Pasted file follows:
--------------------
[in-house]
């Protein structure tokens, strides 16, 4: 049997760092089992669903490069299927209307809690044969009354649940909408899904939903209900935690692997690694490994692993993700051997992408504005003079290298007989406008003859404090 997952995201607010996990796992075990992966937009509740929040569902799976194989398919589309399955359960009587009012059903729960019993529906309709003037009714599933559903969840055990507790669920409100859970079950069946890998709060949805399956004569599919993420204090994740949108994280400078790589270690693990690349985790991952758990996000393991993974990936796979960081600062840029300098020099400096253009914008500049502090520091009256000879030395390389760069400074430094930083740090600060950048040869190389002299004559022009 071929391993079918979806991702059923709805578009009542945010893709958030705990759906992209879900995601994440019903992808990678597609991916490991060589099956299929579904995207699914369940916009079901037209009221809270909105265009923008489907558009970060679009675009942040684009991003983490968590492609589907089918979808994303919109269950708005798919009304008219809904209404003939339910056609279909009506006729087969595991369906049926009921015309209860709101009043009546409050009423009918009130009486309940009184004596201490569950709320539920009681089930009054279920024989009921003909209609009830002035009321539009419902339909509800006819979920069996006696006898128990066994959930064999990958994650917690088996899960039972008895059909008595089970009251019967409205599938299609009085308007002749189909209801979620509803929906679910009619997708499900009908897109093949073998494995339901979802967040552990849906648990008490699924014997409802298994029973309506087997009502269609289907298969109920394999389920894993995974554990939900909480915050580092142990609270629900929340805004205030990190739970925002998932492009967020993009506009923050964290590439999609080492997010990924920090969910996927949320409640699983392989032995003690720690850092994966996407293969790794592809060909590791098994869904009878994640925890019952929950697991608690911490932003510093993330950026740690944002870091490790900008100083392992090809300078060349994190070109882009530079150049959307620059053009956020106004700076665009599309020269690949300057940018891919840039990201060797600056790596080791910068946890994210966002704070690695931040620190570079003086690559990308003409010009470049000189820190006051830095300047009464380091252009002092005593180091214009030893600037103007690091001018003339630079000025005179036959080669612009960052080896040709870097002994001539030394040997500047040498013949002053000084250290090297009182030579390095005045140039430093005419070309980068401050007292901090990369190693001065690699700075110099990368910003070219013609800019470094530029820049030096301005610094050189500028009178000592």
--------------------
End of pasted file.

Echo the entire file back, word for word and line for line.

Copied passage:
[in-house]
């Protein structure tokens, strides 16, 4: 049997760092089992669903490069299927209307809690044969009354649940909408899904939903209900935690692997690694490994692993993700051997992408504005003079290298007989406008003859404090 997952995201607010996990796992075990992966937009509740929040569902799976194989398919589309399955359960009587009012059903729960019993529906309709003037009714599933559903969840055990507790669920409100859970079950069946890998709060949805399956004569599919993420204090994740949108994280400078790589270690693990690349985790991952758990996000393991993974990936796979960081600062840029300098020099400096253009914008500049502090520091009256000879030395390389760069400074430094930083740090600060950048040869190389002299004559022009 071929391993079918979806991702059923709805578009009542945010893709958030705990759906992209879900995601994440019903992808990678597609991916490991060589099956299929579904995207699914369940916009079901037209009221809270909105265009923008489907558009970060679009675009942040684009991003983490968590492609589907089918979808994303919109269950708005798919009304008219809904209404003939339910056609279909009506006729087969595991369906049926009921015309209860709101009043009546409050009423009918009130009486309940009184004596201490569950709320539920009681089930009054279920024989009921003909209609009830002035009321539009419902339909509800006819979920069996006696006898128990066994959930064999990958994650917690088996899960039972008895059909008595089970009251019967409205599938299609009085308007002749189909209801979620509803929906679910009619997708499900009908897109093949073998494995339901979802967040552990849906648990008490699924014997409802298994029973309506087997009502269609289907298969109920394999389920894993995974554990939900909480915050580092142990609270629900929340805004205030990190739970925002998932492009967020993009506009923050964290590439999609080492997010990924920090969910996927949320409640699983392989032995003690720690850092994966996407293969790794592809060909590791098994869904009878994640925890019952929950697991608690911490932003510093993330950026740690944002870091490790900008100083392992090809300078060349994190070109882009530079150049959307620059053009956020106004700076665009599309020269690949300057940018891919840039990201060797600056790596080791910068946890994210966002704070690695931040620190570079003086690559990308003409010009470049000189820190006051830095300047009464380091252009002092005593180091214009030893600037103007690091001018003339630079000025005179036959080669612009960052080896040709870097002994001539030394040997500047040498013949002053000084250290090297009182030579390095005045140039430093005419070309980068401050007292901090990369190693001065690699700075110099990368910003070219013609800019470094530029820049030096301005610094050189500028009178000592």